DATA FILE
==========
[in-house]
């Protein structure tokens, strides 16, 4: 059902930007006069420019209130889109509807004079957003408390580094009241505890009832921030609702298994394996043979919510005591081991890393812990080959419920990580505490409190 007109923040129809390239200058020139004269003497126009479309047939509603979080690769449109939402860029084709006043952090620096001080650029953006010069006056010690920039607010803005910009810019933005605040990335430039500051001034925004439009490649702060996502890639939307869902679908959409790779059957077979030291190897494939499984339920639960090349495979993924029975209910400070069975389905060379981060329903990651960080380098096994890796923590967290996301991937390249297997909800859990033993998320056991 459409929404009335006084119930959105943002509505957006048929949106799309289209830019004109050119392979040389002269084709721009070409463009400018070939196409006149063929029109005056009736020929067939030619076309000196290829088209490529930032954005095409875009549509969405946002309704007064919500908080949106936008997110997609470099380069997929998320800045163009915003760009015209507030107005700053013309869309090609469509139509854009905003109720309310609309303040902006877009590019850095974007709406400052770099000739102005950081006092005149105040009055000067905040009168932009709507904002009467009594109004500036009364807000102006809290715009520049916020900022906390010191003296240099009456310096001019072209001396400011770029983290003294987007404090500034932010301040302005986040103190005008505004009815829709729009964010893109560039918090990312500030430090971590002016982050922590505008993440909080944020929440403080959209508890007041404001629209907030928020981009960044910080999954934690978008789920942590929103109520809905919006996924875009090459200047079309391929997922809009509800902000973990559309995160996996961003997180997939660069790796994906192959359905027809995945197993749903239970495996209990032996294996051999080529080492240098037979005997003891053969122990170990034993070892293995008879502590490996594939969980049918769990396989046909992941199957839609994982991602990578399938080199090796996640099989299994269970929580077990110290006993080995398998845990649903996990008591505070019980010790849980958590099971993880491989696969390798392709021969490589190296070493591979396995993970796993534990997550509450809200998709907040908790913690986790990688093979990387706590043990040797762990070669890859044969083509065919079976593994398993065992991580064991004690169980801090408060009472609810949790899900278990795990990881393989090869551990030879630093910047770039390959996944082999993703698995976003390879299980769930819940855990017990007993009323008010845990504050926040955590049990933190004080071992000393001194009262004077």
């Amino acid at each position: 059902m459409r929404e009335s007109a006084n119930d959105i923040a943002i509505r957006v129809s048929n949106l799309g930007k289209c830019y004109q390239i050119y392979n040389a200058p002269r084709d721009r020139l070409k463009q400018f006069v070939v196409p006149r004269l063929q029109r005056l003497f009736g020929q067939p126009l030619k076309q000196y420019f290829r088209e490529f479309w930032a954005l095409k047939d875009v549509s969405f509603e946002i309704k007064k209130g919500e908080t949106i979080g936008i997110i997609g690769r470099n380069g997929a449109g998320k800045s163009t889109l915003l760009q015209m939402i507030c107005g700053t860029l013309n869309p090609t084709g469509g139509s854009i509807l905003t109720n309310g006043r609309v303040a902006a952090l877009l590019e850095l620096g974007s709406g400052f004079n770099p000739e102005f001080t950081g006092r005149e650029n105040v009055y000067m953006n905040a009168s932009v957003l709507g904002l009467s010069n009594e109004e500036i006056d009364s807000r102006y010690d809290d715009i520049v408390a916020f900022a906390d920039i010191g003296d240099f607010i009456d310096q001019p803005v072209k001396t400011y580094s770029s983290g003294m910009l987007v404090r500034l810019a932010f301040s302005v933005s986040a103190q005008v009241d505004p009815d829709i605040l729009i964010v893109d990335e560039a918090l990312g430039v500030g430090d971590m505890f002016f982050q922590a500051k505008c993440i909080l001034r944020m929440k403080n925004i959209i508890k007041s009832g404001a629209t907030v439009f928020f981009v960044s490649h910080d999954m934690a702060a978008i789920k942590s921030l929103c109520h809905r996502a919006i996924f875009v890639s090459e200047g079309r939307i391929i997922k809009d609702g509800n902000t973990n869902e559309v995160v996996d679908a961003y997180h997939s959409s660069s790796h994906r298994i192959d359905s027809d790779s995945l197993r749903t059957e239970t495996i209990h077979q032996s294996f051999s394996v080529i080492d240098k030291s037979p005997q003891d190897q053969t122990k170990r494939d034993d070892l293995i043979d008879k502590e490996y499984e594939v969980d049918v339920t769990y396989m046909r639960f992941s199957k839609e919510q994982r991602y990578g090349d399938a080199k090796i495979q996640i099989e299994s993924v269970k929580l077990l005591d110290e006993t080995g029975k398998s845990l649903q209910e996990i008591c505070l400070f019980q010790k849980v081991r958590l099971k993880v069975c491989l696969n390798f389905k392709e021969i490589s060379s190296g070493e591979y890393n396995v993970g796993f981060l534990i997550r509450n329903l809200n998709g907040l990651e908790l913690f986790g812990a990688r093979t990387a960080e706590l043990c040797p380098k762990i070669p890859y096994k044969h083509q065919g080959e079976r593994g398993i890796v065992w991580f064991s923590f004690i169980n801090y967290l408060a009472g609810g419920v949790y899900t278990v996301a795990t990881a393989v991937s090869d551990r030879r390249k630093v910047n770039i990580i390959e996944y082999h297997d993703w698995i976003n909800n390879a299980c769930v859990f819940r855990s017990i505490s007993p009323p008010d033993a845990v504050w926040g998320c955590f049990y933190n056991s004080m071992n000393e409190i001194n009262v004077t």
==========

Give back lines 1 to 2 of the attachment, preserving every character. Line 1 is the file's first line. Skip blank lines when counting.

[in-house]
């Protein structure tokens, strides 16, 4: 059902930007006069420019209130889109509807004079957003408390580094009241505890009832921030609702298994394996043979919510005591081991890393812990080959419920990580505490409190 007109923040129809390239200058020139004269003497126009479309047939509603979080690769449109939402860029084709006043952090620096001080650029953006010069006056010690920039607010803005910009810019933005605040990335430039500051001034925004439009490649702060996502890639939307869902679908959409790779059957077979030291190897494939499984339920639960090349495979993924029975209910400070069975389905060379981060329903990651960080380098096994890796923590967290996301991937390249297997909800859990033993998320056991 459409929404009335006084119930959105943002509505957006048929949106799309289209830019004109050119392979040389002269084709721009070409463009400018070939196409006149063929029109005056009736020929067939030619076309000196290829088209490529930032954005095409875009549509969405946002309704007064919500908080949106936008997110997609470099380069997929998320800045163009915003760009015209507030107005700053013309869309090609469509139509854009905003109720309310609309303040902006877009590019850095974007709406400052770099000739102005950081006092005149105040009055000067905040009168932009709507904002009467009594109004500036009364807000102006809290715009520049916020900022906390010191003296240099009456310096001019072209001396400011770029983290003294987007404090500034932010301040302005986040103190005008505004009815829709729009964010893109560039918090990312500030430090971590002016982050922590505008993440909080944020929440403080959209508890007041404001629209907030928020981009960044910080999954934690978008789920942590929103109520809905919006996924875009090459200047079309391929997922809009509800902000973990559309995160996996961003997180997939660069790796994906192959359905027809995945197993749903239970495996209990032996294996051999080529080492240098037979005997003891053969122990170990034993070892293995008879502590490996594939969980049918769990396989046909992941199957839609994982991602990578399938080199090796996640099989299994269970929580077990110290006993080995398998845990649903996990008591505070019980010790849980958590099971993880491989696969390798392709021969490589190296070493591979396995993970796993534990997550509450809200998709907040908790913690986790990688093979990387706590043990040797762990070669890859044969083509065919079976593994398993065992991580064991004690169980801090408060009472609810949790899900278990795990990881393989090869551990030879630093910047770039390959996944082999993703698995976003390879299980769930819940855990017990007993009323008010845990504050926040955590049990933190004080071992000393001194009262004077």